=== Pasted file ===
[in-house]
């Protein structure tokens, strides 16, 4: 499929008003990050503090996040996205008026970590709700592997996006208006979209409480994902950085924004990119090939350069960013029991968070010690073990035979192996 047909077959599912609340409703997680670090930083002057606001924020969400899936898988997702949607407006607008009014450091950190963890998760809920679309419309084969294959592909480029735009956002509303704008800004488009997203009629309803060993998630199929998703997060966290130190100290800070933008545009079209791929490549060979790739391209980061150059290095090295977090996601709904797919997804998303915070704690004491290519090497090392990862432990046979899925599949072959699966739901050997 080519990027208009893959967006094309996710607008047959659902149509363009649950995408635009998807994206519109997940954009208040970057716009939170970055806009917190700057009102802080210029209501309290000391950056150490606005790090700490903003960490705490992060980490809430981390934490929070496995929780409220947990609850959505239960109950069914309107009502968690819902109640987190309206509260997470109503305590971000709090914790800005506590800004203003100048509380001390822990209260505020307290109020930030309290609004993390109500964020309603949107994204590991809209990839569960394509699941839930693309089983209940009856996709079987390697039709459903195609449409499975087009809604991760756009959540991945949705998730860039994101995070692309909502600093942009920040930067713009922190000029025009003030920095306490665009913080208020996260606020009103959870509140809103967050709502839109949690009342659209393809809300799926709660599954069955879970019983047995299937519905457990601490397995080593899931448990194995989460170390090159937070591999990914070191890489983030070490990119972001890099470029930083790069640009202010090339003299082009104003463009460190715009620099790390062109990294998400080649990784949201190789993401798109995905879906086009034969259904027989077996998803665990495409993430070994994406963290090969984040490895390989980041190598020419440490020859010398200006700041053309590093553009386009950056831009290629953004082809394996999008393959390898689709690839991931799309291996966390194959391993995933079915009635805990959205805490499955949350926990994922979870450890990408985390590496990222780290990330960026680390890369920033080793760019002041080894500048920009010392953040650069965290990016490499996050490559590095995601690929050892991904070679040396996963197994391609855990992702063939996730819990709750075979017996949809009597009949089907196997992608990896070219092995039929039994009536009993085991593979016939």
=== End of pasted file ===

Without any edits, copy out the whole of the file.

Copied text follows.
[in-house]
């Protein structure tokens, strides 16, 4: 499929008003990050503090996040996205008026970590709700592997996006208006979209409480994902950085924004990119090939350069960013029991968070010690073990035979192996 047909077959599912609340409703997680670090930083002057606001924020969400899936898988997702949607407006607008009014450091950190963890998760809920679309419309084969294959592909480029735009956002509303704008800004488009997203009629309803060993998630199929998703997060966290130190100290800070933008545009079209791929490549060979790739391209980061150059290095090295977090996601709904797919997804998303915070704690004491290519090497090392990862432990046979899925599949072959699966739901050997 080519990027208009893959967006094309996710607008047959659902149509363009649950995408635009998807994206519109997940954009208040970057716009939170970055806009917190700057009102802080210029209501309290000391950056150490606005790090700490903003960490705490992060980490809430981390934490929070496995929780409220947990609850959505239960109950069914309107009502968690819902109640987190309206509260997470109503305590971000709090914790800005506590800004203003100048509380001390822990209260505020307290109020930030309290609004993390109500964020309603949107994204590991809209990839569960394509699941839930693309089983209940009856996709079987390697039709459903195609449409499975087009809604991760756009959540991945949705998730860039994101995070692309909502600093942009920040930067713009922190000029025009003030920095306490665009913080208020996260606020009103959870509140809103967050709502839109949690009342659209393809809300799926709660599954069955879970019983047995299937519905457990601490397995080593899931448990194995989460170390090159937070591999990914070191890489983030070490990119972001890099470029930083790069640009202010090339003299082009104003463009460190715009620099790390062109990294998400080649990784949201190789993401798109995905879906086009034969259904027989077996998803665990495409993430070994994406963290090969984040490895390989980041190598020419440490020859010398200006700041053309590093553009386009950056831009290629953004082809394996999008393959390898689709690839991931799309291996966390194959391993995933079915009635805990959205805490499955949350926990994922979870450890990408985390590496990222780290990330960026680390890369920033080793760019002041080894500048920009010392953040650069965290990016490499996050490559590095995601690929050892991904070679040396996963197994391609855990992702063939996730819990709750075979017996949809009597009949089907196997992608990896070219092995039929039994009536009993085991593979016939």